Category Archives: Special Occasions

December 13th, 2014

Santa Claus Bread

DSC_2740

My entry for the christmas party in the lab looked like that: Bread (of course homemade). That was an easy decision. It was more difficult to decide what to bake. We are a very international team and everyone should bring something special from his country. And so I decided to honour the swabian part of my family history and baked pretzels. For the second kind of bread I chose my favourite bread. With this dough you can do every “mischief” you can imagine when forming a bread. And so I decided to bake a Santa Claus bread. I saw similar breads before but I did not like the fact that they were painted with food colouring and the way how they were formed did not fit to my ideas complexly either. But I had my own ideas already…

… and the ideas worked well and the breads turned out to be the most photographed part of the buffet. And one colleague asked me to bake such a bread for christmas eve  for her (what I will love to do).

About the bread itself I can just repeat what I said before: It is delicious crusty with a soft crumb and great flavour.  It is my personal favourite. And that makes it a good candidate for Michas new permanrnt blogevent where she looks for “Undiscovered Blog Buster” (german: Der Unendeckte Blog Buster =DUBB)!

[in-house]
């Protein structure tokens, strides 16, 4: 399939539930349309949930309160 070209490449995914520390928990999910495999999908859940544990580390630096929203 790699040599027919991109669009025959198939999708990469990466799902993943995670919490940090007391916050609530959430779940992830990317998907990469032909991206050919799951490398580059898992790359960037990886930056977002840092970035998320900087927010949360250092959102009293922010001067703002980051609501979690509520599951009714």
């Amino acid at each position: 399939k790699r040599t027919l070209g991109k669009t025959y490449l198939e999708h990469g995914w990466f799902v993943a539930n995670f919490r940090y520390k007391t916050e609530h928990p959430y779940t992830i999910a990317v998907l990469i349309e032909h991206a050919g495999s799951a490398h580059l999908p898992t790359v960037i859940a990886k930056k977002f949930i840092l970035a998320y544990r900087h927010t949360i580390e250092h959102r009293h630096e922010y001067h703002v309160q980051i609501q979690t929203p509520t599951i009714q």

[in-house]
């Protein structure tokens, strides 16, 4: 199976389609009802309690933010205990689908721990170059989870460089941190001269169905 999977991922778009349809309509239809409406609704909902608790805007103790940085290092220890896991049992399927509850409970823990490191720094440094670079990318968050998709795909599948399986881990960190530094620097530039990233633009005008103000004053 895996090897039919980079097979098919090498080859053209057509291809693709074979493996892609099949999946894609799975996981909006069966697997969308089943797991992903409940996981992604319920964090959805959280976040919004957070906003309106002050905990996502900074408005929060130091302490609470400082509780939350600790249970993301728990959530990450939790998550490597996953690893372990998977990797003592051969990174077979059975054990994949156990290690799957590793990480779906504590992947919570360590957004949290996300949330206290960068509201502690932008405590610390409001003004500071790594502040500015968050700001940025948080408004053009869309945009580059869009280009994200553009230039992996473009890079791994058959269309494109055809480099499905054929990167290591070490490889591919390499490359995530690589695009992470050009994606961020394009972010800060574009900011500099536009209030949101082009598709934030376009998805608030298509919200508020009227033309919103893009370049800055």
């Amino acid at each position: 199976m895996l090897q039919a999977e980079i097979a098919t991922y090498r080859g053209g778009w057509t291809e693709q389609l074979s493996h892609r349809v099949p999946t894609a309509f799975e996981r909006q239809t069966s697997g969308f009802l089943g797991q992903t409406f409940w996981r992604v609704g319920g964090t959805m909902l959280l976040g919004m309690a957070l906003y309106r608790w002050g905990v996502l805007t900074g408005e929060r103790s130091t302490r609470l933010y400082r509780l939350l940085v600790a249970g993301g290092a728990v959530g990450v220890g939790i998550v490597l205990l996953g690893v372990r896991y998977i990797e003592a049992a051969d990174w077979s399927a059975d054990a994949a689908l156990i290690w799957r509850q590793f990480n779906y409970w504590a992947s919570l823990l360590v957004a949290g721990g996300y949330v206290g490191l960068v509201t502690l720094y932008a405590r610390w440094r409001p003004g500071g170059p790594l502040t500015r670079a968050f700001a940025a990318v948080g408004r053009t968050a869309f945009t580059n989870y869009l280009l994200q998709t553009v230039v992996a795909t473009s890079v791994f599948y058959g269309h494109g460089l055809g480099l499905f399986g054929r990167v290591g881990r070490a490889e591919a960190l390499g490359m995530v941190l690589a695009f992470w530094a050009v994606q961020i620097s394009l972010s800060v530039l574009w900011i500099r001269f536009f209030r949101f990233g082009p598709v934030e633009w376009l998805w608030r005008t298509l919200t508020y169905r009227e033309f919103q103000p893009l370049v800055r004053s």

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November 8th, 2014

Weckmann

Weckmann

The Weckmann is a tradtional bread baked in germany between Saint Martins Day and Christmas. In the Rhineland they are given to children after the Saint Martin procession.

It is five years ago since I posted the last Weckmann recipe.  I baked them than for my first blogbirthday. This year I felt that I would like to try a new recipe, with cream, egg yolk and a biga as preferment. The cream makes the dough very tender and the dough is easy to handle, too. And using cream instead of butter makes it easy to let the dough rise in the fridge, so you can bake them freshly the morning if needed.

They have a tender crust and soft crumb and a perfect to enjoy them together with a cup of hot cacao.

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October 24th, 2014

Stollen 2014: It’s time to start planning

Saftiger Stollen

One thought hits me every year out of the blue at the End of October: Its only a month left till advent! And because my family has the tradition to eat christstollen at the first advent Sunday, I have to start my stollen baking early enough because a good stollen needs two to four weeks storage to develop the perfect flavour!

The recipe I use is unchanged since five years and I will use it this year again.And when I stop changing recipes then this means something! In the last years I collected my recipe, tips and tricks on the blog. Last year I although added two variants of my stollen which I baked ADDITIONALLY to the traditional one.

To give you a guide to recipes and tips is here a overview: Continue reading

July 27th, 2014

Alsacian Kougelhopf

Gugelhupf